Glow­ing re­view

Me­dia part­ner id will cel­e­brate light with iGuzzini dur­ing re­gional screen­ings of Light Col­lec­tive’s doc­u­men­tary The Per­fect Light


I n an­tic­i­pa­tion of the re­gional premieres of The Per­fect Light at Light Mid­dle East (23-25 Septem­ber) and the Beirut De­sign Fair (20-23 Septem­ber), we caught up with Martin Lup­ton and Sharon Stam­mers of Light Col­lec­tive, the UK-based cre­ative light­ing con­sul­tancy that boasts a crazy mix­ture of ar­chi­tec­tural light­ing de­sign and light-based projects.

How do you de­fine the per­fect light in the 21st cen­tury?

The film shows that it’s im­pos­si­ble to de­fine. Every­body is able to de­scribe a sit­u­a­tion where they have ex­pe­ri­enced ‘per­fect light’ but it is par­tic­u­lar to that mo­ment. In an­other mo­ment, the light might be dif­fer­ent. There is a pop­u­lar light­ing de­sign say­ing: ‘The right light, in the right place at the right time’. This could help to de­scribe how we can cre­ate ‘per­fect light.’

What light­ing trends are you ex­cited about? Which give you pause?

For a long time, peo­ple have been talk­ing about lasers as some­thing that will re­place LEDs. It was even men­tioned in some of the in­ter­views. How­ever, at Light & Build­ing this year, we saw a few com­pa­nies show­cas­ing laser light and we weren’t very im­pressed with its qual­ity and couldn’t imag­ine it tak­ing off. The whole no­tion of con­nected light has al­ways seemed ex­cit­ing – but again we are fail­ing to see re­ally good use cases that con­vince us that light can be re­ally in­te­grated and can do more than dim or switch on and off…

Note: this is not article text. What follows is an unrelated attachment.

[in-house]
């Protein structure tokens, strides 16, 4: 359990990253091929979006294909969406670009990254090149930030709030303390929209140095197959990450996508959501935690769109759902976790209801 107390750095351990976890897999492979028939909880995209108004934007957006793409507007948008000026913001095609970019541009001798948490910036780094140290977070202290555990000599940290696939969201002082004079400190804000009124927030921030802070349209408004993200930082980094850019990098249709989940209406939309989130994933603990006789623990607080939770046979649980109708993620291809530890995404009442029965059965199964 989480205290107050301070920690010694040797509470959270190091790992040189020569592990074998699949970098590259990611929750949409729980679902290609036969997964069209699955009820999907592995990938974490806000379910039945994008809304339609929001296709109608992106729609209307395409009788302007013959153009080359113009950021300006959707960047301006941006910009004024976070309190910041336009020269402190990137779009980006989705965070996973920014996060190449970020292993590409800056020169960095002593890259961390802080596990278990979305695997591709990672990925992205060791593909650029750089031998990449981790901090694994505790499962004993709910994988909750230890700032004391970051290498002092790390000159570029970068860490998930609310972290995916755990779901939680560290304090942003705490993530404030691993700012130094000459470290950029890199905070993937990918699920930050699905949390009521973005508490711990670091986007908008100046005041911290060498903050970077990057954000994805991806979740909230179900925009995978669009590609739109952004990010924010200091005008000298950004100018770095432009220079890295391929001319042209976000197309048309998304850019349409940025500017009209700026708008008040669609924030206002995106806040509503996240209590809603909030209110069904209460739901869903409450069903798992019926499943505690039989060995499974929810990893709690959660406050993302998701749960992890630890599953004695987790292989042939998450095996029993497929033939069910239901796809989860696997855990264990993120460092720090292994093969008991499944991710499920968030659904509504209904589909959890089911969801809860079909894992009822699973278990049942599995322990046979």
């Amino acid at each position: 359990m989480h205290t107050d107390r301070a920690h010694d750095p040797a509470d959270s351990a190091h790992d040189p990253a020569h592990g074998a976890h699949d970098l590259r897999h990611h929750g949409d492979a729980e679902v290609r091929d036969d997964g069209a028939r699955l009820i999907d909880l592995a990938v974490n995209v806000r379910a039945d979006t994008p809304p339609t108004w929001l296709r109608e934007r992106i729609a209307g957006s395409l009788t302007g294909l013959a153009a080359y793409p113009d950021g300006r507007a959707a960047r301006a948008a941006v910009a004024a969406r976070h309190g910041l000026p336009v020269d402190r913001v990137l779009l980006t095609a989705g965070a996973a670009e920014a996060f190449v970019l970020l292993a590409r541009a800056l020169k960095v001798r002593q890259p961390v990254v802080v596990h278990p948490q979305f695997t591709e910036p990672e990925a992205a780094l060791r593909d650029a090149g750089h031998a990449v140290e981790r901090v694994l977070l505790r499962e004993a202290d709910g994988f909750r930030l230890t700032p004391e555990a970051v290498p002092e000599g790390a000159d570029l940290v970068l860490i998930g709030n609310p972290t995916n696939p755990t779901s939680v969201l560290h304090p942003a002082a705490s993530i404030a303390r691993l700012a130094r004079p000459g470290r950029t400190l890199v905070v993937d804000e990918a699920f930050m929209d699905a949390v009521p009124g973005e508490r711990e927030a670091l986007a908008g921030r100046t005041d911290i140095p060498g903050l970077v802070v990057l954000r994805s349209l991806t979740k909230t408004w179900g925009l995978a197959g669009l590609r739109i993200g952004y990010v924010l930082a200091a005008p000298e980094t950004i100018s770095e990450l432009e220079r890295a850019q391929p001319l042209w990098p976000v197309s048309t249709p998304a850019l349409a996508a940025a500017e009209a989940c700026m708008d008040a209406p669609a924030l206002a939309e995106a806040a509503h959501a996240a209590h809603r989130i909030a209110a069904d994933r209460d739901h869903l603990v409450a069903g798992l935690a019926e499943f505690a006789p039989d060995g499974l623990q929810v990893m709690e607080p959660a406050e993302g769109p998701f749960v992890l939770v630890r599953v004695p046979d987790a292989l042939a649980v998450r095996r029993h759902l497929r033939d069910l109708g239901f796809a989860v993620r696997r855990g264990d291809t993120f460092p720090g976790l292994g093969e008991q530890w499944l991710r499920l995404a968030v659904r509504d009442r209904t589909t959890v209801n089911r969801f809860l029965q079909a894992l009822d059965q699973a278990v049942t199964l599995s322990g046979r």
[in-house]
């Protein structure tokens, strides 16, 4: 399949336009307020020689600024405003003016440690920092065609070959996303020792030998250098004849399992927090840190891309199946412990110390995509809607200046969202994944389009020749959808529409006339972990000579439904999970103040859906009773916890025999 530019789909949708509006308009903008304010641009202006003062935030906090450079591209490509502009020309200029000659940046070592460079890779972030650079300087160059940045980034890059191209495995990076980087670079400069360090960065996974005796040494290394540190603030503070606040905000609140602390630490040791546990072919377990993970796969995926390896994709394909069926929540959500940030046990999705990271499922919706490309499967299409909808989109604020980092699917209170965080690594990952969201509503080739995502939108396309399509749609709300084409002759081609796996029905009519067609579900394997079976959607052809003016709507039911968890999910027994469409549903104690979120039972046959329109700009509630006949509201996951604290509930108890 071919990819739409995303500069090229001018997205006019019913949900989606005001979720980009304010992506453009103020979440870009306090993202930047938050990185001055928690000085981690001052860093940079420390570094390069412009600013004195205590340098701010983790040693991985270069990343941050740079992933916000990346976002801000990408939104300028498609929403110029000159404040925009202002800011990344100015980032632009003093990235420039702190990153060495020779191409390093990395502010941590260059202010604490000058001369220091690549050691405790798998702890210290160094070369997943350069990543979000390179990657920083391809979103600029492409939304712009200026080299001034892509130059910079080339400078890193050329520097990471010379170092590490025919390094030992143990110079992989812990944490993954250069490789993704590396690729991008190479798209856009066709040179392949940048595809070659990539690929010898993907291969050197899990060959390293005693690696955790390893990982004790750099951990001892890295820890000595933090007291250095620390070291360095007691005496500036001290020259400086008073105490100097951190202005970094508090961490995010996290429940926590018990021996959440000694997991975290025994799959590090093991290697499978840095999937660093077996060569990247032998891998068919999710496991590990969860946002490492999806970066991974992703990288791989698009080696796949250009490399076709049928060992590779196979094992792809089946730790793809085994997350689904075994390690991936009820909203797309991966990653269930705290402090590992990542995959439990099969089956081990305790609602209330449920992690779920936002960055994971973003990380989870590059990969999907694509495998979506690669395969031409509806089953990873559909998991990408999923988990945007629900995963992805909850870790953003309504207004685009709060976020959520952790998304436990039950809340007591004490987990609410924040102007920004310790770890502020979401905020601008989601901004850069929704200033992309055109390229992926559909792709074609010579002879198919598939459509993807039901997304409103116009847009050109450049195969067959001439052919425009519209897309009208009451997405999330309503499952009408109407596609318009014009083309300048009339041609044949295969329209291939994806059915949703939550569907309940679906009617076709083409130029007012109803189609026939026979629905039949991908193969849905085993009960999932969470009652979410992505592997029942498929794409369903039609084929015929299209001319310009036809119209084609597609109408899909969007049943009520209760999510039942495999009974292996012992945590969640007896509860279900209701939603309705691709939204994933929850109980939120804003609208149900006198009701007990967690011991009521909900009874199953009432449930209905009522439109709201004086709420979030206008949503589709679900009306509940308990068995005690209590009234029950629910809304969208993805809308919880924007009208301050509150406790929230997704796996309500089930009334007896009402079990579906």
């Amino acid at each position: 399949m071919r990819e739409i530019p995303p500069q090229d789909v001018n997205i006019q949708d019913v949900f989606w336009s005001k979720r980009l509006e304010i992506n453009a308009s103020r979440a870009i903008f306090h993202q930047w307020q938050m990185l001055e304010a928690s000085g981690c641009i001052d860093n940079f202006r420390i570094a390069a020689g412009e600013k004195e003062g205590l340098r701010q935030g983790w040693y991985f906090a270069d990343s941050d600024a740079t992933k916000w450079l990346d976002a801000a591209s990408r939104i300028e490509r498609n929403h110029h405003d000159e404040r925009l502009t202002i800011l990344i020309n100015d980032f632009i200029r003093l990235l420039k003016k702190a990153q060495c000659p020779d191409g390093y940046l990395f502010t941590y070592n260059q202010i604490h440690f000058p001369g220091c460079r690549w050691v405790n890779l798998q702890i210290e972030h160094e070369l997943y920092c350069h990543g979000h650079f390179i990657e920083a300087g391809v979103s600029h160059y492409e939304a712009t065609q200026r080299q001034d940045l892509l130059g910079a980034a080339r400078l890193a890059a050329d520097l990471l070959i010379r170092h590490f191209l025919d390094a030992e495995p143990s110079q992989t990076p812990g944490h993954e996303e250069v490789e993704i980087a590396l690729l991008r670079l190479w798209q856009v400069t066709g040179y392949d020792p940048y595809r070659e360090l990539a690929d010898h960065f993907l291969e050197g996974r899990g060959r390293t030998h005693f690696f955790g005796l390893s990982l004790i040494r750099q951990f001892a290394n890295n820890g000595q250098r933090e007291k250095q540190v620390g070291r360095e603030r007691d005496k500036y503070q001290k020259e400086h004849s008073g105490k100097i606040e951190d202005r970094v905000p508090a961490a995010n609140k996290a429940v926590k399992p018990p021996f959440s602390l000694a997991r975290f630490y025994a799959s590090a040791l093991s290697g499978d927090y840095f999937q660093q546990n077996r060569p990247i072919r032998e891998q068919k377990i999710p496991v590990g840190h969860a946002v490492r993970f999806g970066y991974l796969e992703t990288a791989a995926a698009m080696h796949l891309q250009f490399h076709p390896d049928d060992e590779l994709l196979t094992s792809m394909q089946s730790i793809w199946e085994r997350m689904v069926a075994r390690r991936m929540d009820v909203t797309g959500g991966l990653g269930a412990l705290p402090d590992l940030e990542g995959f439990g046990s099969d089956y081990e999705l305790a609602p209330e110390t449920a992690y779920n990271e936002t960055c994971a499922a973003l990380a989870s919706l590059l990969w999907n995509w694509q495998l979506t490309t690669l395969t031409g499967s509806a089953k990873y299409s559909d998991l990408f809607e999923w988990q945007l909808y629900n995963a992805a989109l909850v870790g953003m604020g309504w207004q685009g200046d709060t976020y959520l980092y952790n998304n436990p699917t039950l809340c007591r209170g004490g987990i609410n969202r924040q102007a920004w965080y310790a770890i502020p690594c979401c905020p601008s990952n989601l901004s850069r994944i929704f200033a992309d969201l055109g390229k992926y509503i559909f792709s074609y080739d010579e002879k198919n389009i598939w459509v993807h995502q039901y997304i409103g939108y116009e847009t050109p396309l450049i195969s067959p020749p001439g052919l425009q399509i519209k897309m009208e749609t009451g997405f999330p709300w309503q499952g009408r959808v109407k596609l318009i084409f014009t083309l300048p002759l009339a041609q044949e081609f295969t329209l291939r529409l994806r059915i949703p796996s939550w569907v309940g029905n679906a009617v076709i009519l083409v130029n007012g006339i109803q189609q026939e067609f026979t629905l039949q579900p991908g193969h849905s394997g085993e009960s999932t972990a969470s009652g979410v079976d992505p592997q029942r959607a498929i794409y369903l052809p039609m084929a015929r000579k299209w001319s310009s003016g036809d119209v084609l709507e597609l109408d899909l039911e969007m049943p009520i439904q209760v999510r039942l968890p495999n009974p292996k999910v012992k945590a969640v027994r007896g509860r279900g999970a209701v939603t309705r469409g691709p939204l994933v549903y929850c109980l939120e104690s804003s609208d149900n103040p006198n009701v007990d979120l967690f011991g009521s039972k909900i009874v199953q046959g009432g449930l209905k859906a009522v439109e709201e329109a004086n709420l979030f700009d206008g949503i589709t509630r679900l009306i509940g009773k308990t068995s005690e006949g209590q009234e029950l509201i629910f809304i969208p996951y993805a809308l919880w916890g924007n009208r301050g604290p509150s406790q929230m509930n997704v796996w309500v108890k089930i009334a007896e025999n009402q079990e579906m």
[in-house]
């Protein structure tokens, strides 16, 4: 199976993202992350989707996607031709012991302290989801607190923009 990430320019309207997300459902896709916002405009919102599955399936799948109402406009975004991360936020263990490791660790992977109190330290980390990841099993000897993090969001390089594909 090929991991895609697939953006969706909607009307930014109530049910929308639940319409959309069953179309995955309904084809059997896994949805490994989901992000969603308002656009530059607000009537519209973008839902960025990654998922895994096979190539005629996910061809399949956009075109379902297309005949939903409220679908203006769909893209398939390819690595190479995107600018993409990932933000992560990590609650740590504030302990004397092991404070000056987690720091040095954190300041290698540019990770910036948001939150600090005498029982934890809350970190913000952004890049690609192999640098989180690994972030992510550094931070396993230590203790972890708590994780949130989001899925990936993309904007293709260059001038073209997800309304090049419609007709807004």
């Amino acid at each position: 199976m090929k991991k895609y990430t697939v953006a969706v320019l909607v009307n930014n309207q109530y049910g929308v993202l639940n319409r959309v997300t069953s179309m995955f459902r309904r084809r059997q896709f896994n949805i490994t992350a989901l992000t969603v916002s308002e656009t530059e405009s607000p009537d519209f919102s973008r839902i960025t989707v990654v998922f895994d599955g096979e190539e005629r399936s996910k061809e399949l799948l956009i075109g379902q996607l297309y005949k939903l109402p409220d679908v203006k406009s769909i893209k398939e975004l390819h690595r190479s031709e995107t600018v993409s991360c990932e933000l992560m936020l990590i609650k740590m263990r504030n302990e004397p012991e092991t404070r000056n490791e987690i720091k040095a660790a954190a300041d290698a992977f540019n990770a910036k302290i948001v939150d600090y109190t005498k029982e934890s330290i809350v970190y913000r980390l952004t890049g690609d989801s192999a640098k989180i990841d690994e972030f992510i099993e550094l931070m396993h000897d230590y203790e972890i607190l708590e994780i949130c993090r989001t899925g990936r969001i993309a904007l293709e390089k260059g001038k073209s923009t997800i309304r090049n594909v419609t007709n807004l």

How can light­ing en­hance well-be­ing?

The whole ‘hu­man-cen­tric’ and ‘bi­o­log­i­cal’ light­ing move­ment is in­ter­est­ing as it is fi­nally ac­knowl­edg­ing how im­por­tant it is that we are ex­posed to the right amount and right colour tem­per­a­ture of light through­out the day. How­ever, as an in­dus­try, we need to be very cau­tious as to how we sell light­ing that can sup­pos­edly en­hance well-be­ing. Like when sell­ing food and [pre­scrip­tion] drugs, this needs to be sub­stan­ti­ated.

What un­con­ven­tional light­ing con­cepts do you wish were nor­malised?

We al­ways wish that the same amount of at­ten­tion that is given to city cen­tres and high-end hous­ing could be ap­plied to every­one. It ap­pears that the best light­ing can be ex­pe­ri­enced only by those that can af­ford it. We also wish that light­ing ed­u­ca­tion was a main­stream topic and that every­one un­der­stood the ba­sics of light­ing in or­der to im­prove their en­vi­ron­ment.

What was the most chal­leng­ing part of creat­ing the film?

The most chal­leng­ing part was the fact that we are light­ing de­sign­ers, not film mak­ers, and this was an epic learn­ing curve. We shot far too much footage and had to cut down 30 hours to 35 min­utes – and we re­ally didn’t want to of­fend any of our amaz­ing par­tic­i­pants. It’s aimed at the light­ing in­dus­try specif­i­cally but can be viewed by ar­chi­tects and in­te­rior de­sign­ers or any­one else spec­i­fy­ing LED. We just ques­tion why and how we got to that place. Does it mean it’s the best light source ever? We wanted peo­ple to ques­tion that.

Laser Blade XS – Low Volt­age Track

Martin Lup­ton and Sharon Stam­mers

Palco light

Newspapers in English

Newspapers from UAE

© PressReader. All rights reserved.